Your website should have two separate navigation menus – one for desktop and one for mobile. Ensure both are consistent and easy to understand.

2. Hero Section

This is arguably the most important section of the page, or even your entire website. It’s what everyone sees first when the page loads and it need to do its job quickly.

In the hero section you need to encapsulate in a couple of seconds what it is your business does and who you do it for. Your website visitors need to know they are in the right place so they decide to stick around and take action.

Who’s the hero?

This might seem backwards, but the hero of your website is not you or your business. When you’re creating your website you should be in full marketing mode, so the hero is your audience – i.e. your visitors and potential clients.

Your website exists for them to find out why you’re the right company to help them with their needs. If you keep that in mind when you write your website content, you’ll be well on the way to having an effective, conversion-focused site.

Who is the hero?

3. Unique Value Proposition

Your unique value proposition, or UVP, is a statement that tells the marketplace what you do and why they should buy from you.

It can be challenging to write a UVP and you might feel like skipping it altogether, but a good UVP has the power to either convert your leads or send them away, so it’s worth spending some time on getting it right.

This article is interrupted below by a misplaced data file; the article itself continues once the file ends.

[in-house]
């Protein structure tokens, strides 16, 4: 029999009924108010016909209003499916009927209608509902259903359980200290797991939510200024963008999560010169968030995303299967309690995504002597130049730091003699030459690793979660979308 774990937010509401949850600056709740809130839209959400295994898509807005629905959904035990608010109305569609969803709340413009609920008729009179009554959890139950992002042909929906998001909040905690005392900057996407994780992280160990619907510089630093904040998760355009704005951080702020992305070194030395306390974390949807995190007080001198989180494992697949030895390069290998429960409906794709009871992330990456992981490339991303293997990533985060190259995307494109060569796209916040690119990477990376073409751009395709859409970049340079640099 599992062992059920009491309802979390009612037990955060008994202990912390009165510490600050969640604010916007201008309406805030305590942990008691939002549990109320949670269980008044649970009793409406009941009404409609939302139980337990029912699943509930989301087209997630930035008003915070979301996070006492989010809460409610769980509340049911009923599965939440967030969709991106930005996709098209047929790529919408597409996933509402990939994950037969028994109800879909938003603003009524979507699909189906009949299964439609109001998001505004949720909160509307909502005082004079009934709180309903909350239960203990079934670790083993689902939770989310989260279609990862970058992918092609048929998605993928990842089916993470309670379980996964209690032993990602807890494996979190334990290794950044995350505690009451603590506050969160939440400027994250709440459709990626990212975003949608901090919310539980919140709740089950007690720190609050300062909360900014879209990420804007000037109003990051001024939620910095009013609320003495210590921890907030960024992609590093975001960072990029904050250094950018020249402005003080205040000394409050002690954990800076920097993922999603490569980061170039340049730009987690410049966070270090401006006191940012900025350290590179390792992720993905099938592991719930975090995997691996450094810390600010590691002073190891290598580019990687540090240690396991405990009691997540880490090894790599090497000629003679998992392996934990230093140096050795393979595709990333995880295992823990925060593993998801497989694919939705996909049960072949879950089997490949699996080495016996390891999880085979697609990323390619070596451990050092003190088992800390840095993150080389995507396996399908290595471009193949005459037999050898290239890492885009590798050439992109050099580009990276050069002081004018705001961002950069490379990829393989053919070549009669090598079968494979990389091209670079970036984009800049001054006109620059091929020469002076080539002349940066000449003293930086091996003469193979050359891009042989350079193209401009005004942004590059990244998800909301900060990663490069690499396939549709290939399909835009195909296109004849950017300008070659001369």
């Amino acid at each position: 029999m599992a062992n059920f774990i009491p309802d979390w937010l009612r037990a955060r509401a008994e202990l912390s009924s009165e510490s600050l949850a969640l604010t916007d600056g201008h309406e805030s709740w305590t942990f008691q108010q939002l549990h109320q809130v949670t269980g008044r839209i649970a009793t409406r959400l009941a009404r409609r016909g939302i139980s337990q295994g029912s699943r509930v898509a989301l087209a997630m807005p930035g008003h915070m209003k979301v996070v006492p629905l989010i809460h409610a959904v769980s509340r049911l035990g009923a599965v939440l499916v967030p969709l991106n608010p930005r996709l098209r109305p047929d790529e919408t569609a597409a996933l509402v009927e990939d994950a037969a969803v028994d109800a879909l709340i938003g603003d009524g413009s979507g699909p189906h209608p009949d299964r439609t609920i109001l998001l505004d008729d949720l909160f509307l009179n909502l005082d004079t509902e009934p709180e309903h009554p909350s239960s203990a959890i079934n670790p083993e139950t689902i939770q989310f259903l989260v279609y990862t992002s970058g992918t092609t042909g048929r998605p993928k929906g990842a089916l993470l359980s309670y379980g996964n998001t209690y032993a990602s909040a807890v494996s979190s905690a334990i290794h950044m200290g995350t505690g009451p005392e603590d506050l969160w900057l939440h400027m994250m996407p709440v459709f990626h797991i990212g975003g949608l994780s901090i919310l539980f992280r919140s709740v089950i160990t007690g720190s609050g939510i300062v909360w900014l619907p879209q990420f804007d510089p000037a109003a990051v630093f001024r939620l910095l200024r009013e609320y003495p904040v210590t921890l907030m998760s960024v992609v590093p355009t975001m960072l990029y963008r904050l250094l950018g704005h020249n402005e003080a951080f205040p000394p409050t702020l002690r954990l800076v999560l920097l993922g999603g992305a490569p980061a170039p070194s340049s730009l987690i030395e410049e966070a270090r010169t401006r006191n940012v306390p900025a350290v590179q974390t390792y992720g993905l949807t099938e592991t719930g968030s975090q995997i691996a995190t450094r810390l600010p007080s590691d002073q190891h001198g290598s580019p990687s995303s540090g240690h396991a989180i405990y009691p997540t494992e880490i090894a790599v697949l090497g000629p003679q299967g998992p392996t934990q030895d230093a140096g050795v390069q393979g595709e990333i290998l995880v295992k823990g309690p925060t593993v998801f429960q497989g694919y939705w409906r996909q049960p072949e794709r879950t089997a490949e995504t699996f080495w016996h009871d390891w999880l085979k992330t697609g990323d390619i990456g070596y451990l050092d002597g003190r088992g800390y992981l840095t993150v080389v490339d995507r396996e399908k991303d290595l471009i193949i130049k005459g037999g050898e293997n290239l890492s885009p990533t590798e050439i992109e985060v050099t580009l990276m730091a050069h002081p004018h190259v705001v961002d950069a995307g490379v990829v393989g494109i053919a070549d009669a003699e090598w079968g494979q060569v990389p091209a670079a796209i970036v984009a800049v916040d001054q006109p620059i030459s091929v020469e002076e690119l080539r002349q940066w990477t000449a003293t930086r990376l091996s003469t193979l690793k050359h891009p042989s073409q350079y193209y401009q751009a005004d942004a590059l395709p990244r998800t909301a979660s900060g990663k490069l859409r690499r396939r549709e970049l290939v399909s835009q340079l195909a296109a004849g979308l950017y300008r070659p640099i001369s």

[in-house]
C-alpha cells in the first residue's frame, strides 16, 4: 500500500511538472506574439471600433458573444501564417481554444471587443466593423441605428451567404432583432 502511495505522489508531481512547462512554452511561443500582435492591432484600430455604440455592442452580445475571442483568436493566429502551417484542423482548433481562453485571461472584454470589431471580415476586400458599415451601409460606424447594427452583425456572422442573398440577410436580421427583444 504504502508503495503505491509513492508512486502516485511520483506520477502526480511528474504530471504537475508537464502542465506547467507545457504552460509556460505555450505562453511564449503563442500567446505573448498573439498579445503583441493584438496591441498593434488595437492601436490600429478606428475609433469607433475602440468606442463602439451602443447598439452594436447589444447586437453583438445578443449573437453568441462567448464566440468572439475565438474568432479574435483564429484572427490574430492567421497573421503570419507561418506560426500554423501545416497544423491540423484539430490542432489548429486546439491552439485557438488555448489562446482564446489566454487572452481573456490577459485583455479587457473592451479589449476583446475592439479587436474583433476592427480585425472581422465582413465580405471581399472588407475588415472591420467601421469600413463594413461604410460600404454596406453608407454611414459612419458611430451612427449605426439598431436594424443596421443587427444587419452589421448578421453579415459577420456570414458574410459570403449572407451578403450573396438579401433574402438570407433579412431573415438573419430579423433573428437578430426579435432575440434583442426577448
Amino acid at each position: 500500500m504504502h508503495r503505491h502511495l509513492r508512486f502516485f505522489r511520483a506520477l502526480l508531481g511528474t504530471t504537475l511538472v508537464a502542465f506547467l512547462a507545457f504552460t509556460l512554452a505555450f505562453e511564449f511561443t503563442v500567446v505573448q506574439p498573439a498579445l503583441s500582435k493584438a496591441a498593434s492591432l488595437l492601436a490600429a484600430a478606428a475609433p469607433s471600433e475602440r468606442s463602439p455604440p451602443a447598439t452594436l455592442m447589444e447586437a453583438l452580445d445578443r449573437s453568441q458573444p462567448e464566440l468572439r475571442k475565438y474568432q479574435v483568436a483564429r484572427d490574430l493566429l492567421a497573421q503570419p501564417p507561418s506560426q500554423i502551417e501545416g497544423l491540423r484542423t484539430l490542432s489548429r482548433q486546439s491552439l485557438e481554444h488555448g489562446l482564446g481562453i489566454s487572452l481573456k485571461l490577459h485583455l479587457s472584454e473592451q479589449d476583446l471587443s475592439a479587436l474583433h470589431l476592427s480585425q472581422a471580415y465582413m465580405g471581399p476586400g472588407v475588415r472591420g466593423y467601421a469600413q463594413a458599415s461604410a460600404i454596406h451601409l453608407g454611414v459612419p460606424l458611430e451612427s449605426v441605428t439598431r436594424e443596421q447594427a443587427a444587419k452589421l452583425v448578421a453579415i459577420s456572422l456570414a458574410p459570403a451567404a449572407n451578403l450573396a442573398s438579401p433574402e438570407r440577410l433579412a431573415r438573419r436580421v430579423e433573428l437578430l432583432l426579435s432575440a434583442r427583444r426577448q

Start by thinking about the following:

What makes you unique?
What makes you different from your competitors?
What value do you offer clients/customers?
Which part of your service regularly makes people recommend you to others?

Once you’ve thought about these questions, crafting your UVP should start to feel easier.
There is no set way to write your UVP, but a fairly standard formula is a headline followed by 2 -3 sentences which further explain what you do, who you do it for, and the key benefits.

4. Products and Services

You might offer many different products or a whole suite of related services, but you don’t want to list them all here. For the purposes of your homepage, you need to condense it down into something easily presentable and crystal clear or the user.

You could present either key product categories or your core service offerings. However you present them, make it easy to understand and provide links for people to discover all the details.

Using distinct visual elements such as boxes, images and buttons is one of the most effective ways of presenting your options. Make sure you research how other businesses in your industry are presenting their products and services, in order to gather inspiration.

Website wireframes

5. Calls to Action

Your products or services should be followed by clear calls-to-action (CTA). By now your visitors will know what you do and who you do it for, what you offer, and what are their choices. Now you need to keep up the momentum and tell them what to do next.